Hina no Tsurushikazari (Hanging Decorations for Dolls Festival) (雛のつるし飾り)
Hina no Tsurushikazari is a custom of hanging decorations in the Izuinatori area going back to the Edo period. They are decorated on both sides of Hina dolls on tiered platforms for the first sekku (seasonal turn) of the first daughter of a family to wish for good health and good match. In the past, the common people decorated them, while higher class people did it with Hina dolls on tiered platforms.
In the Izuinatori erea, it was originally just called Tsurushi and did not have any other particular name. There are only a few old Tsurushikazaris left now, because people normally burn them at New Year Dondoyaki (fire festival) at each point of life of their children like 7th birthday, coming of age and getting married. Since 1993, it has been included in the handicraft course of the Inatori Women's Club and seen in a new light and got the name "Hina no Tsurushikazari". Tsurushi is written "吊るし" in Kanji, but the character is not appropriate to indicate lucky objects so it is not recommended to write it in Kanji.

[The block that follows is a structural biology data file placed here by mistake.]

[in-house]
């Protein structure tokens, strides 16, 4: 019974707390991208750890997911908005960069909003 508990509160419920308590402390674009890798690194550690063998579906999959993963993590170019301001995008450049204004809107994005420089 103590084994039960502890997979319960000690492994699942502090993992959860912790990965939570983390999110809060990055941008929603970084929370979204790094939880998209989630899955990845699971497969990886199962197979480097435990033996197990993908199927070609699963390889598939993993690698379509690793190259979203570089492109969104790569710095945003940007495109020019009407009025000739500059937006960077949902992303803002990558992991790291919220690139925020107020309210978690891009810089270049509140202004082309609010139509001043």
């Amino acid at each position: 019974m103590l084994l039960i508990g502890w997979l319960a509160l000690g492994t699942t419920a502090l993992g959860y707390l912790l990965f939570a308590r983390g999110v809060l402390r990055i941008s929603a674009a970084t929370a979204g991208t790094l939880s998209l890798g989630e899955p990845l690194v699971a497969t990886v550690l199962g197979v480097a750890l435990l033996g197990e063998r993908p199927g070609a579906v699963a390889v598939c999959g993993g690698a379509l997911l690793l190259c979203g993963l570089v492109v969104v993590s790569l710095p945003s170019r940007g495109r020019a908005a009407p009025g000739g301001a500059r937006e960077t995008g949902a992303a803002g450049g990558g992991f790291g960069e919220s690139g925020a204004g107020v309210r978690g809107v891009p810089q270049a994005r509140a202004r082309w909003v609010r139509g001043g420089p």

In 1998, Inatori Association of Sightseeing held Hina no Tsurushikazari Festival as the main event to promote tourism, and after that they had problems with similar products and events made or held by outside makers, sekku (seasonal turn) goods shops, handicraft shops etc. On this issue, Higashi-Izu Commerce and Industry Association established "Inatori Momo no Kai (Peach Association). They are working with "Kinu no Kai (Silk Association) to encourage production and purchase of Tsurushikazari meeting the standard for quality in member stores.
There are 50 shapes in Tsurushikazari now including the basic ones: peach flower (wishing for long life), Monkey (protection against bad luck), Triangle (traditional pill or incense bag shaped). The basic form has total 110 ornaments hung: two sets of 55 ornaments including 11 ornaments each on 5 red strings.
Those are generally made into 170cm lengths and hung on a ring 30cm in diameter called Sagewa, and the number of ornaments are combined in odd numbers like 3, 5, 7 or 9. The reason is that it is a lucky object as stated above, for which Japanese people avoid using even numbers, because even numbers are divisible.